Leading companies call to double renewable energy in 10 years: WBCSD report
- 19 November 2015
LONDON: Sixteen leading energy and technology companies are calling to nearly double renewable energy capacity by 2025, suggesting feasible and economically viable solutions to deploy a further 1.5 terawatts worldwide.
“Renewable energy is reliable and increasingly competitive,” the CEOs state in the ‘Scaling Up’ report, which outlines an action plan to achieve such an ambitious target. “With power, comes responsibility. The time to act is now.”
The signatories are part of the World Business Council for Sustainable Development’s (WBCSD) collaborative platform ‘Low Carbon Technology Partnerships initiative’, which seizes the business opportunities for ambitious climate action while showcasing the best solutions. Scaling up renewable energy is one of the goals of the initiative, based on the International Energy Agency (IEA) 2 degrees scenario.
A temperature rise of 2 degrees Celsius is the internationally agreed limit based on scientific references, to avoid the worst effects of climate disruption. The scenario drafted by IEA indicates that scaling up renewable energy would give an 80% chance of keeping under this dangerous threshold. By 2050, this new system would cut energy-related CO2 emissions by more than half compared with 2009 levels, and continue to curb emissions until 2100.
Image: Renewable energy deployment required under IEA 2DS scenario, from the WBCS ‘Scaling Up’ report
There are already many examples today of how renewable energy is a feasible and economically viable solution to curb emissions and foster new jobs. A striking example of that is The Climate Group’s campaign RE100, which brings together leading companies committed to using 100% renewable energy. Through the success of its partners, the campaign demonstrates how this path makes complete economic sense, and highlights the growing market that exists for renewables.
However, there are still barriers that prevent the wide-scale spread of renewable energy. In particular, renewables are still not well integrated into electricity grids and markets. To date, there is some progress in the capability of wind and photovoltaic energy generators to provide some sort of grid support, but these opportunities must be expanded and integrated, states the report.
Renewable energy has the intrinsic ability to vary its output at short notice, but market designs that don’t allow the full participation of renewables and lack interconnections drastically limit the potential of these clean technologies.
LOW CARBON FINANCE
Another issue raised by the report is the lack of substantial funding for green technologies. Private and institutional investors see the steady revenue stream coming from renewable energy projects, but significant scale up is needed to achieve the full potential of such technologies.
Last year, green bonds reached US$36 billion globally – a threefold increase compared with the US$11 billion issued in 2013; a good increase, but still just a fraction of the global bond market, which reached US$100 trillion. To scale this type of finance, it is necessary to commit to robust verification and transparency as well as the de-risking of project pipelines, states the report.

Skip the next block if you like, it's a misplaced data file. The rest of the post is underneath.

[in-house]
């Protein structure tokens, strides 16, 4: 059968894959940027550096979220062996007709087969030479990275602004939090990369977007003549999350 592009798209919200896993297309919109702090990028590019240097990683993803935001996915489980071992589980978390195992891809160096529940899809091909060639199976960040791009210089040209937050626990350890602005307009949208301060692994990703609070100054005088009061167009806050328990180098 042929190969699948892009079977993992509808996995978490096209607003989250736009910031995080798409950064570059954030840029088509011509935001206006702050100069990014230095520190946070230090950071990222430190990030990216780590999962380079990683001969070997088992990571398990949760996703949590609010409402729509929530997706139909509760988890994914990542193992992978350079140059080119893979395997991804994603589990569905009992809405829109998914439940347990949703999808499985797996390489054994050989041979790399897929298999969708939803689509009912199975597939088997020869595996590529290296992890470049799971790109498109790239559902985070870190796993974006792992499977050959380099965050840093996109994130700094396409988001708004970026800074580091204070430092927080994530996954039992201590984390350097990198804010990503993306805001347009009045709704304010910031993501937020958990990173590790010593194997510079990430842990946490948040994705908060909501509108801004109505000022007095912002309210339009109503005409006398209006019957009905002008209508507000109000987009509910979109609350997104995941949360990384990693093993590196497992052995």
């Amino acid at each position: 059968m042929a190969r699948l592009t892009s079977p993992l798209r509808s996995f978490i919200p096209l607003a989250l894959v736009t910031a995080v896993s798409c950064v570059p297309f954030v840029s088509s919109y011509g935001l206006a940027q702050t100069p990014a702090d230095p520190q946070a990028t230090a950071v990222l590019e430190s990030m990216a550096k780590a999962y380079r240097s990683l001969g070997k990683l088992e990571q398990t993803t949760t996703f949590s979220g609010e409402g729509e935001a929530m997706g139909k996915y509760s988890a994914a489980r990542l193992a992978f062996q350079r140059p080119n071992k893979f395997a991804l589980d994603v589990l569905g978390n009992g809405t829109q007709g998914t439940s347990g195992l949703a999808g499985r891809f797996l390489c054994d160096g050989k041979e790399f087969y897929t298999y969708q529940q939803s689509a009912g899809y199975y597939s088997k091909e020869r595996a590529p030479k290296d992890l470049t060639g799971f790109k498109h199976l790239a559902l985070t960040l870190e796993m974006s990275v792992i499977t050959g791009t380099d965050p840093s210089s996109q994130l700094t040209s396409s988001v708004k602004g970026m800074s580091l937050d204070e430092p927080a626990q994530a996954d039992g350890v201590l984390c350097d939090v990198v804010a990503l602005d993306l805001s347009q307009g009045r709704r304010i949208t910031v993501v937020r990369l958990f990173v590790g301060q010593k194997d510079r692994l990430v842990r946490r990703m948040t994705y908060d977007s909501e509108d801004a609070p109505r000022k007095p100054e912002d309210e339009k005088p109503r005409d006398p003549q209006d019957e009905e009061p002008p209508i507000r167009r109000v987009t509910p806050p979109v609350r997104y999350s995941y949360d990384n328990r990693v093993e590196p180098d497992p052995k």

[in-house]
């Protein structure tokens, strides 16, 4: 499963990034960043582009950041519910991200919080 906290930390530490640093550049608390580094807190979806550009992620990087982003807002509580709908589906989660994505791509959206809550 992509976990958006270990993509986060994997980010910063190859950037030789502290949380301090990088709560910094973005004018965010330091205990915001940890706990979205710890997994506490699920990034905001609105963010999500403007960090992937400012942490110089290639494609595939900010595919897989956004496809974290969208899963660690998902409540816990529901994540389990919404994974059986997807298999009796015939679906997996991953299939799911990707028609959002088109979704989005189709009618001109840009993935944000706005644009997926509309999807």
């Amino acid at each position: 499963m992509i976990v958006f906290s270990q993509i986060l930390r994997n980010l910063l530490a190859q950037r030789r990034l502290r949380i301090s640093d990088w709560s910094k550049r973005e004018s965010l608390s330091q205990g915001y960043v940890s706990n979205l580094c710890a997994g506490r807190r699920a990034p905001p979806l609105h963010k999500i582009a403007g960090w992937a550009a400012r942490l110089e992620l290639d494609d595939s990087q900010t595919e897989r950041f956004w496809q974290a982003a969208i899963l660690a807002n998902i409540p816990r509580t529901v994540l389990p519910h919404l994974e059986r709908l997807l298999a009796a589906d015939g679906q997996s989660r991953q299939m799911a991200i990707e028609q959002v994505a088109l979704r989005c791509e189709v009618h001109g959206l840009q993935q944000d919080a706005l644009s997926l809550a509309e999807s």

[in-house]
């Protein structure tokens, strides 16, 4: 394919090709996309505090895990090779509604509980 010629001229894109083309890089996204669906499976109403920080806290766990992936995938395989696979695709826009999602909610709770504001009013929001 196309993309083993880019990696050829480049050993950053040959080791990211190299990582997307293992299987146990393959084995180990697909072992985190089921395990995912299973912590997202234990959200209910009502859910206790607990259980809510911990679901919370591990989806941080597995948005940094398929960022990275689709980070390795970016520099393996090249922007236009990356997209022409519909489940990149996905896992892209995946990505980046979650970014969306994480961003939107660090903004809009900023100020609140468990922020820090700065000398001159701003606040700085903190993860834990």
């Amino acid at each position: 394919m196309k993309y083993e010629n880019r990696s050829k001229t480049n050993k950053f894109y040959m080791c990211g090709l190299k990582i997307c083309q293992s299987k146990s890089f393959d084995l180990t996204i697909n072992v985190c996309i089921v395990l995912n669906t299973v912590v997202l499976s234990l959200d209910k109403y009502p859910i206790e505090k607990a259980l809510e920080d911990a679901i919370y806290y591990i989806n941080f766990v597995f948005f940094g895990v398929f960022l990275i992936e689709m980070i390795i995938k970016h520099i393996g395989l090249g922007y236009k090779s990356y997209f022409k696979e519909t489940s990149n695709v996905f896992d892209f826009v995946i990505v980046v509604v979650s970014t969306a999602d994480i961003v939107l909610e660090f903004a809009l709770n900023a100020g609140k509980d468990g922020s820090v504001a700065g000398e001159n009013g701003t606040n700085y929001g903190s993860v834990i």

As the companies that have joined RE100 already demonstrate, there is a huge corporate appetite for renewable energy procurement. The signatories of WBCSD’s paper commit to work with The Climate Group and CDP’s RE100 initiative to establish a forum for renewable electricity buyers and sellers, and facilitate rapid scale-up of corporate use via Power Purchase Agreements.
Through workshops, reports and business case studies, the new collaborative space will engage with policymakers to understand and overcome the regulatory barriers to widespread use of renewables.
Finally, the report aims to promote sustainable electrification of remote areas through the accelerated deployment of low carbon micro-grids. The Climate Group just ended the first phase of our Bijli – Clean Energy for All project, which connected more than 60,000 people in rural India to solar power.
Today 1.3 billion people lack electricity access, while many are forced to use unhealthy fuels like diesel and kerosene. Business is a key actor to fulfil such demand, but again policymakers are called to overcome the regulatory barriers to spur economic and social development. Micro-grids powered by renewable energy are the ideal solution for many areas, with a clear business case for this.
“A clear policy framework brings confidence to investors, clarity to the market and incentives to energy producers to become more efficient,” conclude the authors of the report. “It promotes sounder and more transparent political decision making and brings a range of wider benefits to society as a whole.”
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by Ilario D'Amato